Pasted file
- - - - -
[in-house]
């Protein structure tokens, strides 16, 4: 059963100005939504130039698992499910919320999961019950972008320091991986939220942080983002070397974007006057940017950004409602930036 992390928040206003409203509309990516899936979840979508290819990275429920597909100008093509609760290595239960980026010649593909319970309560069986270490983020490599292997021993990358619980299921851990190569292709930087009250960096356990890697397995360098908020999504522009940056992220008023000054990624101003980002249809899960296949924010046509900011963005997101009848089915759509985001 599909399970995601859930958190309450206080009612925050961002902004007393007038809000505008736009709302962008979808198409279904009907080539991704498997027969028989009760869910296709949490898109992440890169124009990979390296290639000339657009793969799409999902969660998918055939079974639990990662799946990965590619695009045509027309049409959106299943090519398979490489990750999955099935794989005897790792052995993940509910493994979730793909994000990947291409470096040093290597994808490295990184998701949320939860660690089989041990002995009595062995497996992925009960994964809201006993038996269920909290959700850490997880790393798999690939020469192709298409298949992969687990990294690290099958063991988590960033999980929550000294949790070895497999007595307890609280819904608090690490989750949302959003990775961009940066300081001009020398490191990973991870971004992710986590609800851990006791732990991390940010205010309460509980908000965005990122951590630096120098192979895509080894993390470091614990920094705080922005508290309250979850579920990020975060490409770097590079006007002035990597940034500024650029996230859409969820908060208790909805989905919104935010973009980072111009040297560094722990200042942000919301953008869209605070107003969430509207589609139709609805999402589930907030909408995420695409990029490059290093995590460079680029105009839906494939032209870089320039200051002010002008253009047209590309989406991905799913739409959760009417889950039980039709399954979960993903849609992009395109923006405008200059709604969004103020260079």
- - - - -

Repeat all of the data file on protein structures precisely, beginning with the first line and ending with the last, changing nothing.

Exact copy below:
[in-house]
């Protein structure tokens, strides 16, 4: 059963100005939504130039698992499910919320999961019950972008320091991986939220942080983002070397974007006057940017950004409602930036 992390928040206003409203509309990516899936979840979508290819990275429920597909100008093509609760290595239960980026010649593909319970309560069986270490983020490599292997021993990358619980299921851990190569292709930087009250960096356990890697397995360098908020999504522009940056992220008023000054990624101003980002249809899960296949924010046509900011963005997101009848089915759509985001 599909399970995601859930958190309450206080009612925050961002902004007393007038809000505008736009709302962008979808198409279904009907080539991704498997027969028989009760869910296709949490898109992440890169124009990979390296290639000339657009793969799409999902969660998918055939079974639990990662799946990965590619695009045509027309049409959106299943090519398979490489990750999955099935794989005897790792052995993940509910493994979730793909994000990947291409470096040093290597994808490295990184998701949320939860660690089989041990002995009595062995497996992925009960994964809201006993038996269920909290959700850490997880790393798999690939020469192709298409298949992969687990990294690290099958063991988590960033999980929550000294949790070895497999007595307890609280819904608090690490989750949302959003990775961009940066300081001009020398490191990973991870971004992710986590609800851990006791732990991390940010205010309460509980908000965005990122951590630096120098192979895509080894993390470091614990920094705080922005508290309250979850579920990020975060490409770097590079006007002035990597940034500024650029996230859409969820908060208790909805989905919104935010973009980072111009040297560094722990200042942000919301953008869209605070107003969430509207589609139709609805999402589930907030909408995420695409990029490059290093995590460079680029105009839906494939032209870089320039200051002010002008253009047209590309989406991905799913739409959760009417889950039980039709399954979960993903849609992009395109923006405008200059709604969004103020260079």